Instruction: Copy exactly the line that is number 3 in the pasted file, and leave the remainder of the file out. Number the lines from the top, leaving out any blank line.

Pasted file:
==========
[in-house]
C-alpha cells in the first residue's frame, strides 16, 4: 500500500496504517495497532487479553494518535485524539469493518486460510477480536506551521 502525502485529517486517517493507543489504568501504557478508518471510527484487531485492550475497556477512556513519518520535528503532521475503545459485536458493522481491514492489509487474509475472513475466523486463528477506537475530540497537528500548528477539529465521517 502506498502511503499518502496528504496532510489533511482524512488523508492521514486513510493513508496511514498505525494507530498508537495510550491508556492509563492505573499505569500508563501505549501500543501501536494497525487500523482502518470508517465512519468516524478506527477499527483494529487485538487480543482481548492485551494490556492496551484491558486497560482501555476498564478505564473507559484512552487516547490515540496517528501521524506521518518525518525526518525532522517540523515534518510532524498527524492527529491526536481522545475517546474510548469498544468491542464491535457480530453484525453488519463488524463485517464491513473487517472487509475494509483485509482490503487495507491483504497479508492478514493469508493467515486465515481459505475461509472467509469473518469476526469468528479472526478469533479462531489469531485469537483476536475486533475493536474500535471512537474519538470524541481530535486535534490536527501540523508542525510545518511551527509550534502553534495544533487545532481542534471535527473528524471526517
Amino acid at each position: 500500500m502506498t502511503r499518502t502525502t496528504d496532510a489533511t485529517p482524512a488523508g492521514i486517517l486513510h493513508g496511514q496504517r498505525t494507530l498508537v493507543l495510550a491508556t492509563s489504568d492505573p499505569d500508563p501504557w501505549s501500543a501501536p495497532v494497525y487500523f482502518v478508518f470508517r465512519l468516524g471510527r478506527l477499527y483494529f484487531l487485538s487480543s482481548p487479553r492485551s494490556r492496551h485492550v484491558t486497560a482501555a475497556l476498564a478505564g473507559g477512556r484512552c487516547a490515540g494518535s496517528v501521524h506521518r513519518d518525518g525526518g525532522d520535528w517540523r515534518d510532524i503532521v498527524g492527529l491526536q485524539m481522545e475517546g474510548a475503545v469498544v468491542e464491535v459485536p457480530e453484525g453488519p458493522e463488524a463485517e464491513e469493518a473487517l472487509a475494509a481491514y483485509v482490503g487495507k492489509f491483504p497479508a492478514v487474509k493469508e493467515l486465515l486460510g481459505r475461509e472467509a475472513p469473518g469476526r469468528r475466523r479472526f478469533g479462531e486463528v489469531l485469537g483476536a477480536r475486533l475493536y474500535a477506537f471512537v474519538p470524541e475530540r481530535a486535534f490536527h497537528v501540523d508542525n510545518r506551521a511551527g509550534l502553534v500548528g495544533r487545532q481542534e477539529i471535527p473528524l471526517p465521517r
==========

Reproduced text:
Amino acid at each position: 500500500m502506498t502511503r499518502t502525502t496528504d496532510a489533511t485529517p482524512a488523508g492521514i486517517l486513510h493513508g496511514q496504517r498505525t494507530l498508537v493507543l495510550a491508556t492509563s489504568d492505573p499505569d500508563p501504557w501505549s501500543a501501536p495497532v494497525y487500523f482502518v478508518f470508517r465512519l468516524g471510527r478506527l477499527y483494529f484487531l487485538s487480543s482481548p487479553r492485551s494490556r492496551h485492550v484491558t486497560a482501555a475497556l476498564a478505564g473507559g477512556r484512552c487516547a490515540g494518535s496517528v501521524h506521518r513519518d518525518g525526518g525532522d520535528w517540523r515534518d510532524i503532521v498527524g492527529l491526536q485524539m481522545e475517546g474510548a475503545v469498544v468491542e464491535v459485536p457480530e453484525g453488519p458493522e463488524a463485517e464491513e469493518a473487517l472487509a475494509a481491514y483485509v482490503g487495507k492489509f491483504p497479508a492478514v487474509k493469508e493467515l486465515l486460510g481459505r475461509e472467509a475472513p469473518g469476526r469468528r475466523r479472526f478469533g479462531e486463528v489469531l485469537g483476536a477480536r475486533l475493536y474500535a477506537f471512537v474519538p470524541e475530540r481530535a486535534f490536527h497537528v501540523d508542525n510545518r506551521a511551527g509550534l502553534v500548528g495544533r487545532q481542534e477539529i471535527p473528524l471526517p465521517r